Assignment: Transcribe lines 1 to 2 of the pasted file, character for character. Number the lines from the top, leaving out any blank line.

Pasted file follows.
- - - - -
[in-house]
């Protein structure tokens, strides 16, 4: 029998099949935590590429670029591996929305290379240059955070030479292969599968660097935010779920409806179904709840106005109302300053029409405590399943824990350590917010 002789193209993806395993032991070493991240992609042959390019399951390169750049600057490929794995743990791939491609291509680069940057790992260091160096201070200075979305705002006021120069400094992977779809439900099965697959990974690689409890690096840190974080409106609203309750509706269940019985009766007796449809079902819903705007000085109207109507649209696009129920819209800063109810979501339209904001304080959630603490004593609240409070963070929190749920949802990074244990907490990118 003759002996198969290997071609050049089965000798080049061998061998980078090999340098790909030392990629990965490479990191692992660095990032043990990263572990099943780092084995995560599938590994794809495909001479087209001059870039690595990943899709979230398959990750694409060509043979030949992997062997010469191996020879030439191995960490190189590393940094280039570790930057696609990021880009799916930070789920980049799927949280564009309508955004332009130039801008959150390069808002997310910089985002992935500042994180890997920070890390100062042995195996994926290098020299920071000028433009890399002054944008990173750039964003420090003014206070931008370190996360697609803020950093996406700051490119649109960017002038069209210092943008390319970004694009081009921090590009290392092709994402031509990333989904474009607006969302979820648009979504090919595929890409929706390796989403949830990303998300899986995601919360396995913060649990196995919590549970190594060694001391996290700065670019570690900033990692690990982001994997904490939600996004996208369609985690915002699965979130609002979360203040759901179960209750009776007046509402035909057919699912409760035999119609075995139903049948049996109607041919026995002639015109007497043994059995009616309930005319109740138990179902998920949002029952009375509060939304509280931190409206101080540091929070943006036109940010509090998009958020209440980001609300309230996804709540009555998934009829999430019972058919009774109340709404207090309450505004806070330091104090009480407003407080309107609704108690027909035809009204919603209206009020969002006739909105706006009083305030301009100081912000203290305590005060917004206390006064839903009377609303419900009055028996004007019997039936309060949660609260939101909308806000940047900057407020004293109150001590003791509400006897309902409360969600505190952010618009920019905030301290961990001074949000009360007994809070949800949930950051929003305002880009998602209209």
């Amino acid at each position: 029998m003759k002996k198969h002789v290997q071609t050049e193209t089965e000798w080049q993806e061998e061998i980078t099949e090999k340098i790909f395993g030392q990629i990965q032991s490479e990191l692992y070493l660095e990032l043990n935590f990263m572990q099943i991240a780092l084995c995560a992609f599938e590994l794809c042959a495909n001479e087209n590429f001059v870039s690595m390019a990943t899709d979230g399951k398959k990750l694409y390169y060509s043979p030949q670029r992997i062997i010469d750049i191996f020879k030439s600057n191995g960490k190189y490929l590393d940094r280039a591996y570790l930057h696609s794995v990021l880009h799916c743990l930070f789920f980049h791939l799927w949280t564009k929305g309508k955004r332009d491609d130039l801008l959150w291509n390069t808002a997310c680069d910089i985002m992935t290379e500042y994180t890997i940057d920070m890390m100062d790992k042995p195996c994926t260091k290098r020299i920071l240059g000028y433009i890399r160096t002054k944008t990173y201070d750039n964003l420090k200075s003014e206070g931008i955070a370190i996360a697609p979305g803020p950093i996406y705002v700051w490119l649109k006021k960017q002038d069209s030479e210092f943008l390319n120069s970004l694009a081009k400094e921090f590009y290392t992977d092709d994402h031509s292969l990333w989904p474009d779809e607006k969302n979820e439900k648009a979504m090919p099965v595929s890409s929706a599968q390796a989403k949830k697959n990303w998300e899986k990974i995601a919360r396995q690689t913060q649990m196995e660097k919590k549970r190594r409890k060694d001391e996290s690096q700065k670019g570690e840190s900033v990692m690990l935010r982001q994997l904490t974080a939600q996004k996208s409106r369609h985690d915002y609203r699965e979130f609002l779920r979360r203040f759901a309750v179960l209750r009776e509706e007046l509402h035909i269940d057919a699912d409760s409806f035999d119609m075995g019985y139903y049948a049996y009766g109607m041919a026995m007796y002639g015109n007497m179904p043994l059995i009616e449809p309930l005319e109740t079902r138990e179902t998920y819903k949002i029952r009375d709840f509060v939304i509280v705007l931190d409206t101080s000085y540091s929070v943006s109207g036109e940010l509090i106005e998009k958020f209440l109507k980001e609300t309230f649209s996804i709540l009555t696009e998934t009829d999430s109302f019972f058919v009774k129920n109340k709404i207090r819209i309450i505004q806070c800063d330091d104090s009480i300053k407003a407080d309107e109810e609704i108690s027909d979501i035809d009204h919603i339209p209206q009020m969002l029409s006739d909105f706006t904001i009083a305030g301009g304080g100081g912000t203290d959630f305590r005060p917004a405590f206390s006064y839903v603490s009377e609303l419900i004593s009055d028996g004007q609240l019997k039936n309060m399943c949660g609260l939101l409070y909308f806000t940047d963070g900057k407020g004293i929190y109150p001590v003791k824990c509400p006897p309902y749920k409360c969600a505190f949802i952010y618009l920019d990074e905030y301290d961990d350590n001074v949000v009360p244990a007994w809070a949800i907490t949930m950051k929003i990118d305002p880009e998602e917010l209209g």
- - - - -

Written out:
[in-house]
């Protein structure tokens, strides 16, 4: 029998099949935590590429670029591996929305290379240059955070030479292969599968660097935010779920409806179904709840106005109302300053029409405590399943824990350590917010 002789193209993806395993032991070493991240992609042959390019399951390169750049600057490929794995743990791939491609291509680069940057790992260091160096201070200075979305705002006021120069400094992977779809439900099965697959990974690689409890690096840190974080409106609203309750509706269940019985009766007796449809079902819903705007000085109207109507649209696009129920819209800063109810979501339209904001304080959630603490004593609240409070963070929190749920949802990074244990907490990118 003759002996198969290997071609050049089965000798080049061998061998980078090999340098790909030392990629990965490479990191692992660095990032043990990263572990099943780092084995995560599938590994794809495909001479087209001059870039690595990943899709979230398959990750694409060509043979030949992997062997010469191996020879030439191995960490190189590393940094280039570790930057696609990021880009799916930070789920980049799927949280564009309508955004332009130039801008959150390069808002997310910089985002992935500042994180890997920070890390100062042995195996994926290098020299920071000028433009890399002054944008990173750039964003420090003014206070931008370190996360697609803020950093996406700051490119649109960017002038069209210092943008390319970004694009081009921090590009290392092709994402031509990333989904474009607006969302979820648009979504090919595929890409929706390796989403949830990303998300899986995601919360396995913060649990196995919590549970190594060694001391996290700065670019570690900033990692690990982001994997904490939600996004996208369609985690915002699965979130609002979360203040759901179960209750009776007046509402035909057919699912409760035999119609075995139903049948049996109607041919026995002639015109007497043994059995009616309930005319109740138990179902998920949002029952009375509060939304509280931190409206101080540091929070943006036109940010509090998009958020209440980001609300309230996804709540009555998934009829999430019972058919009774109340709404207090309450505004806070330091104090009480407003407080309107609704108690027909035809009204919603209206009020969002006739909105706006009083305030301009100081912000203290305590005060917004206390006064839903009377609303419900009055028996004007019997039936309060949660609260939101909308806000940047900057407020004293109150001590003791509400006897309902409360969600505190952010618009920019905030301290961990001074949000009360007994809070949800949930950051929003305002880009998602209209």